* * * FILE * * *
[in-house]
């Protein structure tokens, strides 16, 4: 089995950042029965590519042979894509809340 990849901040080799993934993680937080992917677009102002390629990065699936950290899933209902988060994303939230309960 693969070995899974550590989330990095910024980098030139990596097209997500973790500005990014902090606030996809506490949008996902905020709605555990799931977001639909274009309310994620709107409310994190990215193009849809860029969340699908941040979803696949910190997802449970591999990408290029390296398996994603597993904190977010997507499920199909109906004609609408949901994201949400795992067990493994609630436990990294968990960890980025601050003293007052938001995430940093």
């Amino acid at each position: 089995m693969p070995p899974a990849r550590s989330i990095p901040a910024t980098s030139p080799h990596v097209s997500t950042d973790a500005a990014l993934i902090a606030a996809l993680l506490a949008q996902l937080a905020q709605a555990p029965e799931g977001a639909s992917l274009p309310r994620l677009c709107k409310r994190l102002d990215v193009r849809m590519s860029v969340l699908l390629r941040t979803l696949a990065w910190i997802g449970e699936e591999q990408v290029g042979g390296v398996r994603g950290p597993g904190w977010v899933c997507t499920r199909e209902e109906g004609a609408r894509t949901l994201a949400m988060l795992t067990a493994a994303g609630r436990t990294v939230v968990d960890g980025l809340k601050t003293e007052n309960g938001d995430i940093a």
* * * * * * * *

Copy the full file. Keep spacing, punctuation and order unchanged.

[in-house]
């Protein structure tokens, strides 16, 4: 089995950042029965590519042979894509809340 990849901040080799993934993680937080992917677009102002390629990065699936950290899933209902988060994303939230309960 693969070995899974550590989330990095910024980098030139990596097209997500973790500005990014902090606030996809506490949008996902905020709605555990799931977001639909274009309310994620709107409310994190990215193009849809860029969340699908941040979803696949910190997802449970591999990408290029390296398996994603597993904190977010997507499920199909109906004609609408949901994201949400795992067990493994609630436990990294968990960890980025601050003293007052938001995430940093």
């Amino acid at each position: 089995m693969p070995p899974a990849r550590s989330i990095p901040a910024t980098s030139p080799h990596v097209s997500t950042d973790a500005a990014l993934i902090a606030a996809l993680l506490a949008q996902l937080a905020q709605a555990p029965e799931g977001a639909s992917l274009p309310r994620l677009c709107k409310r994190l102002d990215v193009r849809m590519s860029v969340l699908l390629r941040t979803l696949a990065w910190i997802g449970e699936e591999q990408v290029g042979g390296v398996r994603g950290p597993g904190w977010v899933c997507t499920r199909e209902e109906g004609a609408r894509t949901l994201a949400m988060l795992t067990a493994a994303g609630r436990t990294v939230v968990d960890g980025l809340k601050t003293e007052n309960g938001d995430i940093a």